22 February 2018

Tiara Thursday: The Strathmore Rose Tiara, Revisited

A regular topic of conversation as the royal wedding machine rolls along deserves a bit of a revisit:

 The Strathmore Rose Tiara
The Strathmore Rose Tiara, or Queen Elizabeth’s Strathmore Tiara, was a gift to Lady Elizabeth Bowes-Lyon from her father, the Earl of Strathmore, for her 1923 wedding to the Duke of York, the future King George VI. The tiara features a garland of wild roses in diamonds mounted in silver and gold and was purchased for the future Queen Elizabeth the Queen Mother at a London jeweler; it dates from the late nineteenth century. The pavé-set diamond roses could be used as individual brooches, and – at least originally – could be swapped out for five single-collet sapphires, according to The Queen’s Diamonds.

Queen Elizabeth, as Duchess of York
The tiara also came with two different frames, one to wear the tiara across the forehead in the bandeau style so popular at the time, and another to wear the tiara on top of the head in the more traditional style. Elizabeth wore the tiara across her forehead in its best-known portrait sitting, but she did also wear it on top of her head.

Worn on across the forehead or atop the head
Examples of the Strathmore Rose Tiara in use are sparse. Elizabeth seems to have used it primarily (perhaps only) in her years as Duchess of York, moving along to other pieces in the years after she became Queen Elizabeth. It’s possible that the Strathmore Rose hasn’t been seen in use since the 1920s or early 1930s. Other tiaras in her collection were similarly discarded in favor of others after she became queen, like the Lotus Flower Tiara; most of those other tiaras, however, eventually found new wearers and continued to be in use. The Strathmore Rose, on the other hand, is still waiting. Queen Elizabeth kept the tiara until her death in 2002; it then passed to her daughter, Queen Elizabeth II, in whose collection it now resides.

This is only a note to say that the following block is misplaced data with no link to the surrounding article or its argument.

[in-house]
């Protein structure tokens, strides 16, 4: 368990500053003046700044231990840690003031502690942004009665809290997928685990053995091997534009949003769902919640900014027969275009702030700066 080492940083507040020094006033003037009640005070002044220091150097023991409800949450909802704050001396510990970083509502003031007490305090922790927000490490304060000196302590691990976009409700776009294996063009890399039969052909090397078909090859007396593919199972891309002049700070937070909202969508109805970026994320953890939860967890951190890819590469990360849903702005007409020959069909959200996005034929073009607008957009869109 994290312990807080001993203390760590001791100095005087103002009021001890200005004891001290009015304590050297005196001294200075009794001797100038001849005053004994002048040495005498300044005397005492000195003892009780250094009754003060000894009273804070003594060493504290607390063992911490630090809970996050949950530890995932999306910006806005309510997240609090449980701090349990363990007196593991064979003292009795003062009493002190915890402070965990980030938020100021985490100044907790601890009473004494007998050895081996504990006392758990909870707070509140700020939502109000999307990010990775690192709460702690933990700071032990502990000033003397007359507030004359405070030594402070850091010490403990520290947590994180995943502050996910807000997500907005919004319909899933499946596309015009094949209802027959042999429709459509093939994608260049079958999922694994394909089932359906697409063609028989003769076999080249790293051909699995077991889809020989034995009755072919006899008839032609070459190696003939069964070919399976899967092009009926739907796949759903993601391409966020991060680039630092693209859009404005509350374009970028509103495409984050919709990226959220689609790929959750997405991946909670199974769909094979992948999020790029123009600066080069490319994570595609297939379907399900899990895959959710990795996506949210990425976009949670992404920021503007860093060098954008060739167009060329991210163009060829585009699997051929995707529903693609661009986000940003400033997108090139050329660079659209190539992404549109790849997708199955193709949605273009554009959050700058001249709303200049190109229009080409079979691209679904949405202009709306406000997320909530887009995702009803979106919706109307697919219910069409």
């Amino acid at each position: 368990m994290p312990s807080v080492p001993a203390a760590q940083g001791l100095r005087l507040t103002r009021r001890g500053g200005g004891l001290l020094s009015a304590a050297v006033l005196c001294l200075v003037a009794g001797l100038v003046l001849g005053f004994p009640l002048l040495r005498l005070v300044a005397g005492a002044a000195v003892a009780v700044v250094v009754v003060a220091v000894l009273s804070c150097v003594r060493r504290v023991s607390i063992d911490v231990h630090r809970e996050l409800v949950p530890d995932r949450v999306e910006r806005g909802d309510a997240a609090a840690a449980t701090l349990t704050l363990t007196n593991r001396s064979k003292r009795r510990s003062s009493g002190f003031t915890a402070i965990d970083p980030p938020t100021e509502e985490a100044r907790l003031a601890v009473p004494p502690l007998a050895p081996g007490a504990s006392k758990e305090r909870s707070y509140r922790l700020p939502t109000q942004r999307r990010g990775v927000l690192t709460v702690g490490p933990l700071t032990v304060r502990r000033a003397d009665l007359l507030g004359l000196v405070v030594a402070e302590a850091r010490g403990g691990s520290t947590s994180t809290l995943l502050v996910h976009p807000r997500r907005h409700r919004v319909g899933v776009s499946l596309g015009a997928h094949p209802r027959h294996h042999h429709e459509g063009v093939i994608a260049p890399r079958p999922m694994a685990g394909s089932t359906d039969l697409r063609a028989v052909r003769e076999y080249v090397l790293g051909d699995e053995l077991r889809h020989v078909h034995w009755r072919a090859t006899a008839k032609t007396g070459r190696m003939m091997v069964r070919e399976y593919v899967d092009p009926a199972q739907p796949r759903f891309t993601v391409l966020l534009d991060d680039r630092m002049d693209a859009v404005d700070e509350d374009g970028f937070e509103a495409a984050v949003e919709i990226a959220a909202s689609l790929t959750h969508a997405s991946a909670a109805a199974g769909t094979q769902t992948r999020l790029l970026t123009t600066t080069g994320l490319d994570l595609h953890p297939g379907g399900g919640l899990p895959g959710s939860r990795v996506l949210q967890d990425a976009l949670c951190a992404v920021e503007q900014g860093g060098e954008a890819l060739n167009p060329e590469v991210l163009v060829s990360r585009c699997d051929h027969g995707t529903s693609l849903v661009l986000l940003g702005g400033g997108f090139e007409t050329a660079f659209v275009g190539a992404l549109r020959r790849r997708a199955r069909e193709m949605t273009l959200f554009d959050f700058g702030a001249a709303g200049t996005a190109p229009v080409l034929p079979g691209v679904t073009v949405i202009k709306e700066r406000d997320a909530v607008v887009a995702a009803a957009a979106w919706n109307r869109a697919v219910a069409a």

When a tiara disappears into the vault for so long, rumors and speculation tend to arise. In particular, there’s a rumor that the Strathmore Rose is in such poor condition or so fragile that it can’t be worn. I do not know the source of that suggestion and it may simply be speculation taken as fact; what we do know is that the tiara has been photographed alone a few times in recent decades and, obviously, the Queen has jewelers to fix things if that’s really what is needed or desired. (The Grand Duchess Vladimir Tiara, for example, had its frame repaired multiple times during the Queen’s reign and was eventually remade in the 1980s.) Personally, I hope the Strathmore Rose Tiara will reappear someday – if for no other reason than to satisfy our curiosity.

Are you hoping for a reappearance?